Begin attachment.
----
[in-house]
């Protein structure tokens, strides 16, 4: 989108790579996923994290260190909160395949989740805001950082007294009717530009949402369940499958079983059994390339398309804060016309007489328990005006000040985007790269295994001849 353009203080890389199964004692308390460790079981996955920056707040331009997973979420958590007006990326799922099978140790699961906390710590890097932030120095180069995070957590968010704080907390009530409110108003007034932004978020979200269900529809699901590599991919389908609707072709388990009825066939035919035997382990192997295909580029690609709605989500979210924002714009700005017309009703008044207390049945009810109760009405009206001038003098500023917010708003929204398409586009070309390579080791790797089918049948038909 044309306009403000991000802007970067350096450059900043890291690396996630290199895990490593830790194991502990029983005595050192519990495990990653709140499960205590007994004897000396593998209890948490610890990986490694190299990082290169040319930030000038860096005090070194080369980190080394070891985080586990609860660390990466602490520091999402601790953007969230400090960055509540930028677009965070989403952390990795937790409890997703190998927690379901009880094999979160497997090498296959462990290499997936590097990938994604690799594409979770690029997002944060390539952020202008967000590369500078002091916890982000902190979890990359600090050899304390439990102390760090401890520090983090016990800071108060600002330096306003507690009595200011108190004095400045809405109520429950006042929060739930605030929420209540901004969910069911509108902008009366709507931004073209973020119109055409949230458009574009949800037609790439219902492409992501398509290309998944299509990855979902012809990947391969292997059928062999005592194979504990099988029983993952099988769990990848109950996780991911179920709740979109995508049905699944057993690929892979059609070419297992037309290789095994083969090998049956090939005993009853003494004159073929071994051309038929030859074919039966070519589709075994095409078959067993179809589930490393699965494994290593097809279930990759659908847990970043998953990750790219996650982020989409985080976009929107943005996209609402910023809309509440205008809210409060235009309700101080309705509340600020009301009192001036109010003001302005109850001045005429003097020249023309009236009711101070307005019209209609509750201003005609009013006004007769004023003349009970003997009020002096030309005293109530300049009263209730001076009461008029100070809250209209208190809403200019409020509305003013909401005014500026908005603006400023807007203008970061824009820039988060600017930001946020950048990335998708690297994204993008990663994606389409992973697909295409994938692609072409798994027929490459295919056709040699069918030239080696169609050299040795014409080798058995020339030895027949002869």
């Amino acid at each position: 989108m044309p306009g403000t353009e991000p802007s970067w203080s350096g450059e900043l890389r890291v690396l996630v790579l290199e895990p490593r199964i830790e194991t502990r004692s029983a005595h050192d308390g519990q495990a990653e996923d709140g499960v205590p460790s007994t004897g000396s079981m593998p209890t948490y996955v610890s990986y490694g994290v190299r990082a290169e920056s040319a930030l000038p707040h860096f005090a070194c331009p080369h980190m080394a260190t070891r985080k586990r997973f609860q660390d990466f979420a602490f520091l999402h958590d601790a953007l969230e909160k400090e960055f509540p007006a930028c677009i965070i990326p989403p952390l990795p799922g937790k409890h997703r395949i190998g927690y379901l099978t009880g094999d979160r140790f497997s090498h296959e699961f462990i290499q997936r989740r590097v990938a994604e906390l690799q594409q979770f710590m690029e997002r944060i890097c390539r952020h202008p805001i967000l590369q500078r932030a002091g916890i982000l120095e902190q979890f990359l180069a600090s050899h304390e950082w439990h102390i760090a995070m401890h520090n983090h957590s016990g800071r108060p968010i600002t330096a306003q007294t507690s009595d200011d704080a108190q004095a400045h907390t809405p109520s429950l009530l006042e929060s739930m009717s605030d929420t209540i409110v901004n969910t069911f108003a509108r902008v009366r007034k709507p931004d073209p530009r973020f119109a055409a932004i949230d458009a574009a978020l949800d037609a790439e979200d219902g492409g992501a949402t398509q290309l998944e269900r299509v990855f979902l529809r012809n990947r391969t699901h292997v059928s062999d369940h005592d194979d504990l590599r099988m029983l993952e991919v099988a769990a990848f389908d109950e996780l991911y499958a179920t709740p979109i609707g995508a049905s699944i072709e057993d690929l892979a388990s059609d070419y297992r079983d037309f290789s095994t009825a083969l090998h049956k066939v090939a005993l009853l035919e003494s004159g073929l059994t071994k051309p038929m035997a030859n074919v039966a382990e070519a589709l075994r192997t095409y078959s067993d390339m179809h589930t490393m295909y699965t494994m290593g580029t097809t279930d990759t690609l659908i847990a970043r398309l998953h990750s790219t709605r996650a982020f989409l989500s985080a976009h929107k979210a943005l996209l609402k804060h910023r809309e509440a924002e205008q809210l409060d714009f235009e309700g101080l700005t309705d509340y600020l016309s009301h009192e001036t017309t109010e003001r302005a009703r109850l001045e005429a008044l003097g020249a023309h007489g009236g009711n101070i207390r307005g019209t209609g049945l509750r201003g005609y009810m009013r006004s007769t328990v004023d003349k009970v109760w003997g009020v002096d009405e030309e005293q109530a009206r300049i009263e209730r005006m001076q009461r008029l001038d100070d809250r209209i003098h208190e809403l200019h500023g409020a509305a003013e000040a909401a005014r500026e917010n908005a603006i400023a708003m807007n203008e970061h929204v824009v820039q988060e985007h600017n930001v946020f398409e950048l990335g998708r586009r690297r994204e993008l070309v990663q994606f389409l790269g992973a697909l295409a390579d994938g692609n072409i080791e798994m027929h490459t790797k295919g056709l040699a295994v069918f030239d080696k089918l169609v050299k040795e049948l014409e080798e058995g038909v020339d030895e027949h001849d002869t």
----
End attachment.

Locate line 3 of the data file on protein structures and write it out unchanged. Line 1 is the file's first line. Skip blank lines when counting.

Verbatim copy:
């Amino acid at each position: 989108m044309p306009g403000t353009e991000p802007s970067w203080s350096g450059e900043l890389r890291v690396l996630v790579l290199e895990p490593r199964i830790e194991t502990r004692s029983a005595h050192d308390g519990q495990a990653e996923d709140g499960v205590p460790s007994t004897g000396s079981m593998p209890t948490y996955v610890s990986y490694g994290v190299r990082a290169e920056s040319a930030l000038p707040h860096f005090a070194c331009p080369h980190m080394a260190t070891r985080k586990r997973f609860q660390d990466f979420a602490f520091l999402h958590d601790a953007l969230e909160k400090e960055f509540p007006a930028c677009i965070i990326p989403p952390l990795p799922g937790k409890h997703r395949i190998g927690y379901l099978t009880g094999d979160r140790f497997s090498h296959e699961f462990i290499q997936r989740r590097v990938a994604e906390l690799q594409q979770f710590m690029e997002r944060i890097c390539r952020h202008p805001i967000l590369q500078r932030a002091g916890i982000l120095e902190q979890f990359l180069a600090s050899h304390e950082w439990h102390i760090a995070m401890h520090n983090h957590s016990g800071r108060p968010i600002t330096a306003q007294t507690s009595d200011d704080a108190q004095a400045h907390t809405p109520s429950l009530l006042e929060s739930m009717s605030d929420t209540i409110v901004n969910t069911f108003a509108r902008v009366r007034k709507p931004d073209p530009r973020f119109a055409a932004i949230d458009a574009a978020l949800d037609a790439e979200d219902g492409g992501a949402t398509q290309l998944e269900r299509v990855f979902l529809r012809n990947r391969t699901h292997v059928s062999d369940h005592d194979d504990l590599r099988m029983l993952e991919v099988a769990a990848f389908d109950e996780l991911y499958a179920t709740p979109i609707g995508a049905s699944i072709e057993d690929l892979a388990s059609d070419y297992r079983d037309f290789s095994t009825a083969l090998h049956k066939v090939a005993l009853l035919e003494s004159g073929l059994t071994k051309p038929m035997a030859n074919v039966a382990e070519a589709l075994r192997t095409y078959s067993d390339m179809h589930t490393m295909y699965t494994m290593g580029t097809t279930d990759t690609l659908i847990a970043r398309l998953h990750s790219t709605r996650a982020f989409l989500s985080a976009h929107k979210a943005l996209l609402k804060h910023r809309e509440a924002e205008q809210l409060d714009f235009e309700g101080l700005t309705d509340y600020l016309s009301h009192e001036t017309t109010e003001r302005a009703r109850l001045e005429a008044l003097g020249a023309h007489g009236g009711n101070i207390r307005g019209t209609g049945l509750r201003g005609y009810m009013r006004s007769t328990v004023d003349k009970v109760w003997g009020v002096d009405e030309e005293q109530a009206r300049i009263e209730r005006m001076q009461r008029l001038d100070d809250r209209i003098h208190e809403l200019h500023g409020a509305a003013e000040a909401a005014r500026e917010n908005a603006i400023a708003m807007n203008e970061h929204v824009v820039q988060e985007h600017n930001v946020f398409e950048l990335g998708r586009r690297r994204e993008l070309v990663q994606f389409l790269g992973a697909l295409a390579d994938g692609n072409i080791e798994m027929h490459t790797k295919g056709l040699a295994v069918f030239d080696k089918l169609v050299k040795e049948l014409e080798e058995g038909v020339d030895e027949h001849d002869t």